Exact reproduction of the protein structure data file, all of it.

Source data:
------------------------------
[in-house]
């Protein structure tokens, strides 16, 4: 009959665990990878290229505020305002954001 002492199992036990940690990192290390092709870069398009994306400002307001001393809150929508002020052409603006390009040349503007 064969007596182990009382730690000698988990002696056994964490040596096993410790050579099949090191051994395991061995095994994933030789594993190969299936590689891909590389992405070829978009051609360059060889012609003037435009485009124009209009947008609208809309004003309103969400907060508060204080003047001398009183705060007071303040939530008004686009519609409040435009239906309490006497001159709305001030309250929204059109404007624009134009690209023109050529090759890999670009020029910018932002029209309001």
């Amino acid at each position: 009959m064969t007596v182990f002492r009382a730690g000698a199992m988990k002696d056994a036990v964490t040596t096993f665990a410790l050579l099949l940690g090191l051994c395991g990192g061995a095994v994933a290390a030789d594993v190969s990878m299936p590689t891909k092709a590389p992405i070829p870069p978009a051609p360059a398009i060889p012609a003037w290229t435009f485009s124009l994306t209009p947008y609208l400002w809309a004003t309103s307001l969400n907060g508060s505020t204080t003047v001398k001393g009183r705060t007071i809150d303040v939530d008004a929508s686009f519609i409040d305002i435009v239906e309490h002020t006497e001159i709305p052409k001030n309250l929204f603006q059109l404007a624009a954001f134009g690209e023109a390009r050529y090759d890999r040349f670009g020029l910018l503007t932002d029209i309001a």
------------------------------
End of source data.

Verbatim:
[in-house]
């Protein structure tokens, strides 16, 4: 009959665990990878290229505020305002954001 002492199992036990940690990192290390092709870069398009994306400002307001001393809150929508002020052409603006390009040349503007 064969007596182990009382730690000698988990002696056994964490040596096993410790050579099949090191051994395991061995095994994933030789594993190969299936590689891909590389992405070829978009051609360059060889012609003037435009485009124009209009947008609208809309004003309103969400907060508060204080003047001398009183705060007071303040939530008004686009519609409040435009239906309490006497001159709305001030309250929204059109404007624009134009690209023109050529090759890999670009020029910018932002029209309001």
């Amino acid at each position: 009959m064969t007596v182990f002492r009382a730690g000698a199992m988990k002696d056994a036990v964490t040596t096993f665990a410790l050579l099949l940690g090191l051994c395991g990192g061995a095994v994933a290390a030789d594993v190969s990878m299936p590689t891909k092709a590389p992405i070829p870069p978009a051609p360059a398009i060889p012609a003037w290229t435009f485009s124009l994306t209009p947008y609208l400002w809309a004003t309103s307001l969400n907060g508060s505020t204080t003047v001398k001393g009183r705060t007071i809150d303040v939530d008004a929508s686009f519609i409040d305002i435009v239906e309490h002020t006497e001159i709305p052409k001030n309250l929204f603006q059109l404007a624009a954001f134009g690209e023109a390009r050529y090759d890999r040349f670009g020029l910018l503007t932002d029209i309001a």